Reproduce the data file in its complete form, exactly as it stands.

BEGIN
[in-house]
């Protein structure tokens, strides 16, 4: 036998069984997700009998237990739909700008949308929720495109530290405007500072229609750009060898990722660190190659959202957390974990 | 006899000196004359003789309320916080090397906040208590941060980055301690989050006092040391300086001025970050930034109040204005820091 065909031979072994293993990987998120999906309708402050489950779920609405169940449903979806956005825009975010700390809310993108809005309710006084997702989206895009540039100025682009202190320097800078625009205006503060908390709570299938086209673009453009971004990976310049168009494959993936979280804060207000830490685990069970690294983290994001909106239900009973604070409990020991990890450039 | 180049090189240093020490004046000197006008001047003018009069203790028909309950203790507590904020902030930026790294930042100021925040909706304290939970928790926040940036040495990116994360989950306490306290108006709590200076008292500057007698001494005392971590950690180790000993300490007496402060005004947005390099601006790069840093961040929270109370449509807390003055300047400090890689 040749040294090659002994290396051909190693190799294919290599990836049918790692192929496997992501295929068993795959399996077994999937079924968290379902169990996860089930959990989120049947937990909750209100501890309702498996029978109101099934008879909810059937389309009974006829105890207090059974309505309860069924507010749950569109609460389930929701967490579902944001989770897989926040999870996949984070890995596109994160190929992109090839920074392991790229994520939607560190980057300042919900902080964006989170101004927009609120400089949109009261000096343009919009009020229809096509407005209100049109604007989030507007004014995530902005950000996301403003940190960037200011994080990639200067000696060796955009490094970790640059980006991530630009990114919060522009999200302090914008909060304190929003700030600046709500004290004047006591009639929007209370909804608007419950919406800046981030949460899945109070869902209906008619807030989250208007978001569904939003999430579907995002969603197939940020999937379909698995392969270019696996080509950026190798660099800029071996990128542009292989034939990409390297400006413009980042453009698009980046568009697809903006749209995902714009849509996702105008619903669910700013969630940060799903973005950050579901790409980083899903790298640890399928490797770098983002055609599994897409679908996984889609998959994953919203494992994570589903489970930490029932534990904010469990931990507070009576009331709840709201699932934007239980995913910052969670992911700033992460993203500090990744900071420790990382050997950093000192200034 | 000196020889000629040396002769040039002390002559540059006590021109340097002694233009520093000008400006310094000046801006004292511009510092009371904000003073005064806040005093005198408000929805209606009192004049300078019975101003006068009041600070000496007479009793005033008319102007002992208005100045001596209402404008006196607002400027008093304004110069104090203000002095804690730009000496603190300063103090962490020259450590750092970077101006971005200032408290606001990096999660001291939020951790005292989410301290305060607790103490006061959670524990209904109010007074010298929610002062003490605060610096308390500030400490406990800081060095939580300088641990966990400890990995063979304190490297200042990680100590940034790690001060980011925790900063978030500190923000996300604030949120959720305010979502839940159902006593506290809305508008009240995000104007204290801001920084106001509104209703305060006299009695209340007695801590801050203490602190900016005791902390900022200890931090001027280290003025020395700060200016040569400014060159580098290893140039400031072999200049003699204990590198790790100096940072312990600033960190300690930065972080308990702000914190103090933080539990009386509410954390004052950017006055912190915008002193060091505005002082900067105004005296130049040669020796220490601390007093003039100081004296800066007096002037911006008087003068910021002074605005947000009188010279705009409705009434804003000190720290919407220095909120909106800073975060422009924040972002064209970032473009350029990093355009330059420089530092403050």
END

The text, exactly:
[in-house]
């Protein structure tokens, strides 16, 4: 036998069984997700009998237990739909700008949308929720495109530290405007500072229609750009060898990722660190190659959202957390974990 | 006899000196004359003789309320916080090397906040208590941060980055301690989050006092040391300086001025970050930034109040204005820091 065909031979072994293993990987998120999906309708402050489950779920609405169940449903979806956005825009975010700390809310993108809005309710006084997702989206895009540039100025682009202190320097800078625009205006503060908390709570299938086209673009453009971004990976310049168009494959993936979280804060207000830490685990069970690294983290994001909106239900009973604070409990020991990890450039 | 180049090189240093020490004046000197006008001047003018009069203790028909309950203790507590904020902030930026790294930042100021925040909706304290939970928790926040940036040495990116994360989950306490306290108006709590200076008292500057007698001494005392971590950690180790000993300490007496402060005004947005390099601006790069840093961040929270109370449509807390003055300047400090890689 040749040294090659002994290396051909190693190799294919290599990836049918790692192929496997992501295929068993795959399996077994999937079924968290379902169990996860089930959990989120049947937990909750209100501890309702498996029978109101099934008879909810059937389309009974006829105890207090059974309505309860069924507010749950569109609460389930929701967490579902944001989770897989926040999870996949984070890995596109994160190929992109090839920074392991790229994520939607560190980057300042919900902080964006989170101004927009609120400089949109009261000096343009919009009020229809096509407005209100049109604007989030507007004014995530902005950000996301403003940190960037200011994080990639200067000696060796955009490094970790640059980006991530630009990114919060522009999200302090914008909060304190929003700030600046709500004290004047006591009639929007209370909804608007419950919406800046981030949460899945109070869902209906008619807030989250208007978001569904939003999430579907995002969603197939940020999937379909698995392969270019696996080509950026190798660099800029071996990128542009292989034939990409390297400006413009980042453009698009980046568009697809903006749209995902714009849509996702105008619903669910700013969630940060799903973005950050579901790409980083899903790298640890399928490797770098983002055609599994897409679908996984889609998959994953919203494992994570589903489970930490029932534990904010469990931990507070009576009331709840709201699932934007239980995913910052969670992911700033992460993203500090990744900071420790990382050997950093000192200034 | 000196020889000629040396002769040039002390002559540059006590021109340097002694233009520093000008400006310094000046801006004292511009510092009371904000003073005064806040005093005198408000929805209606009192004049300078019975101003006068009041600070000496007479009793005033008319102007002992208005100045001596209402404008006196607002400027008093304004110069104090203000002095804690730009000496603190300063103090962490020259450590750092970077101006971005200032408290606001990096999660001291939020951790005292989410301290305060607790103490006061959670524990209904109010007074010298929610002062003490605060610096308390500030400490406990800081060095939580300088641990966990400890990995063979304190490297200042990680100590940034790690001060980011925790900063978030500190923000996300604030949120959720305010979502839940159902006593506290809305508008009240995000104007204290801001920084106001509104209703305060006299009695209340007695801590801050203490602190900016005791902390900022200890931090001027280290003025020395700060200016040569400014060159580098290893140039400031072999200049003699204990590198790790100096940072312990600033960190300690930065972080308990702000914190103090933080539990009386509410954390004052950017006055912190915008002193060091505005002082900067105004005296130049040669020796220490601390007093003039100081004296800066007096002037911006008087003068910021002074605005947000009188010279705009409705009434804003000190720290919407220095909120909106800073975060422009924040972002064209970032473009350029990093355009330059420089530092403050």